Green Architecture Day tomorrow!

Don’t forget, our own James Farrell and Lee Evans will be at Green Architecture Day tomorrow.

Come down and say hello! – we are speaking at 1040.

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For info, tickets etc visit here.

WWF’s Living Planet Centre, Woking

Visited the WWF HQ today for a conference to celebrate 5 years of the Catchment Based Approach.

What a building! Completed in 2014, Hopkins Architects (see Olympic velodrome) have created a super comfortable, light and airy space with impeccable green credentials of course (BREEAM ‘Outstanding’). There’s “extensive use of solar energy, there’s also rainwater harvesting and underground heat pumps, while the choice of building materials includes recycled concrete and, of course, timber from responsibly managed forests.”

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From our point of view, there are also some lovely, thriving planted balconies and walls that make an attractive and wildlife-friendly space under the eaves.

It cost a bomb though (£20m) – that’s where the membership fees must go!

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Furthermore, “the bin stores and cycle shelters within the woodland edge also provide opportunities for new habitats. Climbing Ivy and Honey suckle effectively create living wall features that support a green roof of sedum and saxifrage species. The entrance level introduces non-native species like Bamboo to reflect the global nature of WWF’s work. A restrained palette of ornamental grass and bulb planting complements the elegant lines of the building with flowering climbing plants such as Passion flower and Jasmine adding colour and scent to the railings.”

 

Green Architecture Day – lineup confirmed

Green Architecture Day line up has been confirmed for 2017.

Taking place on 25 March, it includes the following speakers:

  • James Farrell and Lee Evans from Building Green and Organic Roofs – green walls and roofs
  • Duncan Baker-Brown – The reuse atlas
  • Jasmine & Simon Dale – The Lammas eco village and building Hobbiton
  • Bill Knight & James Shorten – Why do planning experts grow mushrooms?
  • Cath Hassell – SuDS in the City – Sustainable water solutions
  • Sandy Halliday – Pushing the envelope – putting the eco in economics

For tickets etc, please visit https://brightonpermaculture.org.uk/courses/greenarchitecture

Come and say hello!

New signs at the Volks wildlife site, Madeira Drive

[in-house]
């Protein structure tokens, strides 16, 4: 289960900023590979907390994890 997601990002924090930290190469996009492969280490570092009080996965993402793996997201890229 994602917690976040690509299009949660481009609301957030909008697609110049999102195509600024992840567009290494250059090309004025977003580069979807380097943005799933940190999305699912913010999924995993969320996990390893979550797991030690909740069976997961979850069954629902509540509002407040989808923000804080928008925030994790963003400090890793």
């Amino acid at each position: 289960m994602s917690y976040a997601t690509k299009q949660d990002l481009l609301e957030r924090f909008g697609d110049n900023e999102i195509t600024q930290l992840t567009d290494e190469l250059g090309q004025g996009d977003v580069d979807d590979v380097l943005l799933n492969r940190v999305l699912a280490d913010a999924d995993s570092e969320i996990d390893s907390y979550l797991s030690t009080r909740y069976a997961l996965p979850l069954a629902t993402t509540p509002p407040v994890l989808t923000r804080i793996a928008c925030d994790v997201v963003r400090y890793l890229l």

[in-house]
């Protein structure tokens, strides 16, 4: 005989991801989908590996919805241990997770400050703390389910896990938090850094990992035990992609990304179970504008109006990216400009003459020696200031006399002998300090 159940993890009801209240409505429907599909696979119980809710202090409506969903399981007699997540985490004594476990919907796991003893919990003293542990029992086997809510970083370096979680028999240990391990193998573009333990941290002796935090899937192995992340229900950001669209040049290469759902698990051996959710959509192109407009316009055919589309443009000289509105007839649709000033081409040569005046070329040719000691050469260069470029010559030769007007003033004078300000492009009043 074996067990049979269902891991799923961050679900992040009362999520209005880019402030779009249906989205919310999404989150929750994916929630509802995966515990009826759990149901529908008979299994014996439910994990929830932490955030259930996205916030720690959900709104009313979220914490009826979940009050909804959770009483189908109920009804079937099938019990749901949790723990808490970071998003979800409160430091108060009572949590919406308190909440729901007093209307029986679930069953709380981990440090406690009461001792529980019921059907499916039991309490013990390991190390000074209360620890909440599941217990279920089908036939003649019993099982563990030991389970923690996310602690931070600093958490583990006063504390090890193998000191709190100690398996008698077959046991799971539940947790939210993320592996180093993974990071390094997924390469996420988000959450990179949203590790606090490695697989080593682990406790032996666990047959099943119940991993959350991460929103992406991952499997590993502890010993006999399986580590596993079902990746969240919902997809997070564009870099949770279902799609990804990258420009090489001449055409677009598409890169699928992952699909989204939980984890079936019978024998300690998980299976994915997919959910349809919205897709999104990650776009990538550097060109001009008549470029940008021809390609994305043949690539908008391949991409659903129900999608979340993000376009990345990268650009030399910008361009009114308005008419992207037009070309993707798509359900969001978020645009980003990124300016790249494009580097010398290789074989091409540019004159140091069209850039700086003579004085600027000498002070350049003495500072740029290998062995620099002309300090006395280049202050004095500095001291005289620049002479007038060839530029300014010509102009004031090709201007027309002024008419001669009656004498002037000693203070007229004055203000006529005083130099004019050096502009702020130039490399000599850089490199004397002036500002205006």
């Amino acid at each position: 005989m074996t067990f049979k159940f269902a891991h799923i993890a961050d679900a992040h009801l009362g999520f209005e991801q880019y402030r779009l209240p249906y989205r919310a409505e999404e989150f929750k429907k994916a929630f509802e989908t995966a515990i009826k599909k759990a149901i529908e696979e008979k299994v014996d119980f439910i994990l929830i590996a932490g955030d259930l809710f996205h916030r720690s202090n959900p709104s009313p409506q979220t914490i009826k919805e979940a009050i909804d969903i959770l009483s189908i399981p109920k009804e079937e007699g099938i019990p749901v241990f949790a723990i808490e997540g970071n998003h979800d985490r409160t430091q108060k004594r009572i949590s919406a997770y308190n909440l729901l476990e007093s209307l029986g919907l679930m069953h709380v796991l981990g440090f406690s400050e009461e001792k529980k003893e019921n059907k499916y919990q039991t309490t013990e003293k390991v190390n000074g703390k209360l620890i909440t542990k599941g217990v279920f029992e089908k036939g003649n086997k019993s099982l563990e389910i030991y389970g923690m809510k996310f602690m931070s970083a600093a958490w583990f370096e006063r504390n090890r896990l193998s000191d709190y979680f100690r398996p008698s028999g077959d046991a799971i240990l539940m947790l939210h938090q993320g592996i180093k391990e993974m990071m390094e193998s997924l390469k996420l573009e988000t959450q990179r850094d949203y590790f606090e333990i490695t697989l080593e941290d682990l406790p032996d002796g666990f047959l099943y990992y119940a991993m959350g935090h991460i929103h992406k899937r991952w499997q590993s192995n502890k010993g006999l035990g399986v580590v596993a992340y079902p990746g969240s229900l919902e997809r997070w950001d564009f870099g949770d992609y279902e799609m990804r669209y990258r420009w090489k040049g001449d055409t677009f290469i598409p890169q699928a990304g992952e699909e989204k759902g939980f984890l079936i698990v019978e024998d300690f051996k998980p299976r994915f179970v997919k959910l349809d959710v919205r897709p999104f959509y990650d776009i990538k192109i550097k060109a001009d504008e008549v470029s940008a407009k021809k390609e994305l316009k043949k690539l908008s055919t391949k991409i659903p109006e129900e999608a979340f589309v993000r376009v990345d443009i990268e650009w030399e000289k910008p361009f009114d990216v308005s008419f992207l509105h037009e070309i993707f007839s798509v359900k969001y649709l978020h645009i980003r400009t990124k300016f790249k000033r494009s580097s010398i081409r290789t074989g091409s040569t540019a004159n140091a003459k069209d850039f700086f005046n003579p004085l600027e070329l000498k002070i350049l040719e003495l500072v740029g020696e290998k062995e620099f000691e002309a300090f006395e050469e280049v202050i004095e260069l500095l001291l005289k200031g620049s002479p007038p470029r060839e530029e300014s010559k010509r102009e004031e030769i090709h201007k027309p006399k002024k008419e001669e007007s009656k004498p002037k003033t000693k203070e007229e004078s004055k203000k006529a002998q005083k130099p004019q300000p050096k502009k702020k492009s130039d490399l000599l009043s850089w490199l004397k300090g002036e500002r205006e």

Good to see the great new interpretation boards at the Volks railway opposite Duke’s Mound, celebrating the wildlife of the seafront. Everyone was stopping to have a read on their way past.

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The interpretation is by the talented Lucid Design.

Part of the Volks track bed is a local wildlife site, and sports vegetated shingle plants that local developments such as the new Marina development are looking to incorporate into their green roofs and landscaping.

DIY green roofs – learn how to do it yourself on 29 & 30 October

The next opportunity to learn how to ‘do green roofs yourself’ is coming up.

On the weekend of 29 & 30 October, Building Green with Organic Roofs and Brighton Permaculture Trust, is running a workshop on the subject.

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For bookings go here.

These highly successful workshops have been running for several years. Don’t miss this opportunity to have a fun weekend of learning about this fascinating subject, picking up new skills and quizzing the experts on how to ‘do it yourself’.

For bookings go here.

Rooftop revolution?

Councillor Robert Nemeth has called for a ‘rooftop revolution’ to do something with Brighton’s ‘wasted roof space’. Visitors to the i360 look across a pretty desolate landscape north over Brighton.

Here at Building Green we couldn’t agree more and will seek a meeting. We’re pleased to see the Aroe MSK installation on the Hilton roof, but think green roofs would be a greater contribution to the health of the city.

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Read the article in the Independent here and here.

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In London there are planning requirements for green roofs and walls on developments over a certain size. In Germany and Switzerland things are rather more established, with Government incentives that encourage greening that creates benefits for storm water management. Portland does this too, with it’s Ecoroof incentive.

That’s the gauntlet for Brighton & Hove then – develop the incentives and policies to make the city a leader in making the most of that ‘wasted space’. A hella better view for i360 tourists too!

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